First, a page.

Returning after almost 15 years since their last disc ‘Endangered Species‘, the last thing they really could have wanted now was a passing within the ranks, the dreaded ’C’ having claimed the legendary bassist’s life on January the 7th. At least we have an absolute stormer of a new studio cd to remember him by - ’…Melter’ surely rates amongst the San Fran act’s strongest and even with only half the original formation still in force, vocalist/guitar king Dave Meniketti is aided as strongly today by Messrs Nyman and Vanderhule. Following an irritably overlong spoken intro with ‘Prelude’, ‘On With the Show’ is a typical Y&T rocker as if the last 25 years never passed ,’Mean Streak’, ’Open Fire’ and ’Don’t Stop Running’ all melted into one mammoth rock. ’How Long’ hits Sabbath style with strongish ‘Heaven and Hell’ feel then surprises one and all with a mighty Whitesnake chorus line.

The band’s roots are genuinely unearthed by ‘Shine On’, a boundy upper mid-paced seventies-esque number and a good old fashioned hook to totally fit the style. Hand-clapping blues rocker, ’I Want Your Money’ is cut open in the middle by a typically great solo line from Dave, getting faster as track goes along. The first one on the album to grate with me at first play is ’Wild Child’ . This heavy-edged, slightly progressive number fails to become a favourite despite the Warrant-ish zest to its verse part. ‘I’m Coming Home’ rocks with testosterone loaded ‘Midnight In Tokyo’/’Forever’ rhythm though bringing along a longer and wordier hookline and strong bridge harmonies than either of the two said classics. Soloing is replaced by an acoustic interlude at the middle eight regions, but hey, ol’ Dave needs a break (joke not intended) sometimes.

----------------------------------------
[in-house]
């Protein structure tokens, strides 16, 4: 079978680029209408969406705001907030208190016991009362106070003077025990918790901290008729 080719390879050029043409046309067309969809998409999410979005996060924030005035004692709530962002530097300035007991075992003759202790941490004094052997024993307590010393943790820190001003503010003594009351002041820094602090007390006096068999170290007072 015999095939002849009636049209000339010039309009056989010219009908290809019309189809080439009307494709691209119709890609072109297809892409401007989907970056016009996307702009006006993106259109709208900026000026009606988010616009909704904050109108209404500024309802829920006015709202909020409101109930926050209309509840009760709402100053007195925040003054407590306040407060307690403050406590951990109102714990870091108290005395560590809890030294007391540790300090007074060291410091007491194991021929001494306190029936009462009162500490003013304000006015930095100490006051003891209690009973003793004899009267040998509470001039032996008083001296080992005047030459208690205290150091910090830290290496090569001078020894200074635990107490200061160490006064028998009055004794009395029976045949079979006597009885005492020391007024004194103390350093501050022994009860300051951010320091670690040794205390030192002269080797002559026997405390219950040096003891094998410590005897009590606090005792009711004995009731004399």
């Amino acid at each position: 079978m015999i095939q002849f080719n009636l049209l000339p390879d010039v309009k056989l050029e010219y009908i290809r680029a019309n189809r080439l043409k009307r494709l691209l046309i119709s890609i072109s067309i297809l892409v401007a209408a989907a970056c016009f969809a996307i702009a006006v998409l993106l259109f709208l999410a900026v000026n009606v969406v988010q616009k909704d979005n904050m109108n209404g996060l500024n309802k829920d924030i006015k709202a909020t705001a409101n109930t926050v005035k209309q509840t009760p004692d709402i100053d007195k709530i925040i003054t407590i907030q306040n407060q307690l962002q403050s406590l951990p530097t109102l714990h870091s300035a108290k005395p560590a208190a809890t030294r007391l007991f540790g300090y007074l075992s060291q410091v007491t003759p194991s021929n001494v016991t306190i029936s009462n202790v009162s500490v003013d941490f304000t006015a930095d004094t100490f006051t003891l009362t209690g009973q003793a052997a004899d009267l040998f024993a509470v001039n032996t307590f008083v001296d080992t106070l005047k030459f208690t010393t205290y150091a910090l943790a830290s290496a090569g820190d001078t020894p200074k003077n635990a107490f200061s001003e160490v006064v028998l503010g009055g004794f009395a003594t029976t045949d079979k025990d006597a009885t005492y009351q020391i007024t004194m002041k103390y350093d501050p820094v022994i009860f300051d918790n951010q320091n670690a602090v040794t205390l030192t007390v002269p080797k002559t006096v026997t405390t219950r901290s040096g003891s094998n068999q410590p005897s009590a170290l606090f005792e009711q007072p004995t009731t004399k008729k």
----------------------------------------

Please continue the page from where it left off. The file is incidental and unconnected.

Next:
What would a complete melodic rock album be like without a ballad - well in truth ’If You Want Me’ is only one till about half distance then transforms into a seventies blue metal grinder. With ’Hot Shot’ we get something else these guys haven’t forgotten to do properly in their time away, a straightahead bar-room rock number. In similar vein to earlier tracks on the album, , the chorus also vaguely echoes of Skin’s ’Look But Don’t Touch’. ’Blind Patriot’ is just a relentless uptempo hard rocker, pure classic Y&T at their very barnstonkingly best, an indisputable live number in the coming. Delivered with maximum Meniketti class, it comes with timeless piece of speed soloing in the middle before returning for a final attack of the chorus with added widdling at the rear. One does often expect a shocking difference with the number that follows tailing an absolute mind blower - ‘Don’t Bring Me Down’ veers as close to being alternative as Dave dare get, progressing from grungy verse structure to lightweight uptempo rock and back round the loop.

Another bluesy outing with bold gritty angst and unexpectedly powerful hook embodies ’Gonna Go Blind’ before D.M. does more of his trademark bends for measure. A classy bass ripple from Phil leads off ’One Life’ , another out and out hard rock assault with probably one of the best choruses of the disc. Dave’s solo here begins with a strange Pink Floyd moment before heading on into an all-out Meniketti shred. ‘Losing My Mind’, a so-so bonus cut brings one to a lukewarm end, a decent enough mid-paced number but fails to ignite any sparks over the rest of the main album. Still its been an almighty comeback of the sort bands away this long rarely send our way, though some do try hard. Y&T have tried more than that and though it required less than the amount of effort saved for this special time Meniketti’s always got the strings and the shreds at hand to slot everything back into its dusty old holes again.

Bel-TER! Phil, I hope you’re proud.


By Dave Attrill

RECOMMENDED IF YOU LIKE: Harem Scarem, Tyketto, Georgia Satellites, Skin, AC/DC, Whitesnake, UFO & MSG.

NET:.myspace.com/Y&T www.YandTrocks.com

In Memory Of Phil Kennemore 1952 - 2011

June 2003

Yellowhouse - What's Shining Through
(Self Released - 2000)